SpeciesStrainNematodeGeographical originReceived from
  1. aX. poinarii was only used to produce bacteria-free S. carpocapsae.

  2. b W. Wouts, Landcare Research, Mt. Albert, Auckland, New Zealand.

  3. c S. Easwaramoorthy, Sugarcane Breeding Institute, Coimbatore, India.

  4. d Robin Bedding, CSIRO, Canberra, Australia.

  5. e Randy Gaugler, Rutgers University, New Brunswick, USA.

P. luminescensHO6H. bacteriophoraChina
P. luminescensHNAH. megidisOH, USAWoutsb
P. luminescensLN2H. indicaTamil Nadu, IndiaEaswaramoorthyc
X. nematophilusA24S. carpocapsaeRussiaBeddingd
X. poinariiRS92S. glaseriUSAGauglere

2.2 Production of bacteria-free insects and nematode DJs

Bacteria-free DJs of H. bacteriophora (strain HO6) and S. carpocapsae (strain A24) were obtained according to the method described by Han and Ehlers [25]. Briefly, these nematode strains were monoxenically grown on bacteria from H. megidis HNA and Steinernema glaseri (strain RS92) in LCM, respectively. DJs were collected by centrifugation and cloth migration through a 30-μm sieve under sterile conditions and surface-sterilized in 0.5% streptomycin-sulfate (Merck) for 6 h. The sterilization solution was removed by centrifugation, and the DJs rinsed three times in sterile Ringer's solution. The heterologous bacteria provided are able to support nematode reproduction, however, the cells are not retained by the resulting DJs. The success of the surface-sterilization of the DJs was checked according to Han and Ehlers [25] by transfer of the DJs into sterile media or into culture supernatants of P. luminescens, which induce recovery of the DJs and the release of the symbiotic bacterium from inside the DJ [10]. When no bacterial growth was detected in sterile medium or sterile culture supernatant of P. luminescens the DJs were considered to be bacteria-free.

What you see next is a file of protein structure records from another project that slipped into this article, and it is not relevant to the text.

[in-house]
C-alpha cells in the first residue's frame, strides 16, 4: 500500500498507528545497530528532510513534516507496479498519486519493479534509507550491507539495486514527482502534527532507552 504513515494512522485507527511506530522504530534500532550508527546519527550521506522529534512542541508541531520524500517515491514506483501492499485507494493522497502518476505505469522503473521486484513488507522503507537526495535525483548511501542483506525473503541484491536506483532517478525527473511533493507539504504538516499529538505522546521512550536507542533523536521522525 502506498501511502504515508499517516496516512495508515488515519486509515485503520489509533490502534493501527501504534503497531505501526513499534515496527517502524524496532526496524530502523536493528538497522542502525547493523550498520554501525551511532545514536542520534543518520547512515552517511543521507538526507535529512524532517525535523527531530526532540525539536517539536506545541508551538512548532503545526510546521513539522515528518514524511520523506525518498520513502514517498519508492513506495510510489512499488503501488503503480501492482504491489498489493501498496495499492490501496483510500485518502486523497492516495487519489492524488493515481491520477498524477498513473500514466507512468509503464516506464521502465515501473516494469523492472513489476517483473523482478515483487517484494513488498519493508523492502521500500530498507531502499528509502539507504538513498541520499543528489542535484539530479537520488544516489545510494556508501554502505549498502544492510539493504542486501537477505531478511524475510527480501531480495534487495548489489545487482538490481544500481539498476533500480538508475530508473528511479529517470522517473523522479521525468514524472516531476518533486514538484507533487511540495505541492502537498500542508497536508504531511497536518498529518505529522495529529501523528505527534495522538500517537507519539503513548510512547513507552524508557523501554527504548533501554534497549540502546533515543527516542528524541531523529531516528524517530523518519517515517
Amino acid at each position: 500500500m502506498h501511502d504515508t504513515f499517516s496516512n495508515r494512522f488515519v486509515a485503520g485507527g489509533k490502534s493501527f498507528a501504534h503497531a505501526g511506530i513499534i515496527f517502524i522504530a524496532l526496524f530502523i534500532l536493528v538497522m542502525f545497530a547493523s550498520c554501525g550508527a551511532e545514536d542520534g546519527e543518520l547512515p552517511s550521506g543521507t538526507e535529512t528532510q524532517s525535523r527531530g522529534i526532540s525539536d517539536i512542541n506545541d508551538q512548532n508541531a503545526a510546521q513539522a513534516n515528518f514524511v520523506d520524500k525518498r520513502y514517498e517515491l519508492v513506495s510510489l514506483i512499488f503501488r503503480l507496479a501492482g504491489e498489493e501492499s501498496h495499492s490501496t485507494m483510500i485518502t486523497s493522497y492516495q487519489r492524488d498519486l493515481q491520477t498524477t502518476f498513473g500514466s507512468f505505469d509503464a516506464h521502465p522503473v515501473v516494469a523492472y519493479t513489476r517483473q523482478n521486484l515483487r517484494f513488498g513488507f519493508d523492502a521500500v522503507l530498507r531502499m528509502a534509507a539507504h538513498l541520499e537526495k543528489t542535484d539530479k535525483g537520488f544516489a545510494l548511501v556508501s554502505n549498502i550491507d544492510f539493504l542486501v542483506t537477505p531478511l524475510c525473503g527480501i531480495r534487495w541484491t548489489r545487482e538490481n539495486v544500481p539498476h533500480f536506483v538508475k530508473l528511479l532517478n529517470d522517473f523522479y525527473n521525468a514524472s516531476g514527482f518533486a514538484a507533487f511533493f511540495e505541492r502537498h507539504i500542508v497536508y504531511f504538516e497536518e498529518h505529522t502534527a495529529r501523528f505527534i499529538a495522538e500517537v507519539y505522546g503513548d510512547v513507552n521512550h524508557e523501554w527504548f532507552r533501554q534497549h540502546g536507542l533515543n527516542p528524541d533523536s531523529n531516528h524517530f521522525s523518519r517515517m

Axenic insect cultures were prepared according to Han and Ehlers [10]. Surface-sterilized eggs of G. mellonella were transferred into a sterile medium containing 22% ground maize, 22% ground wheat, 11% milk powder, 5.5% yeast extract, 17.5% bee wax, 11% honey and 11% glycerol. Insect eggs were surface-sterilized in 1% sodium hypochlorite for 30 min and then rinsed in sterile distilled water before transfer into the medium. The insects were grown axenically at 35°C in closed containers.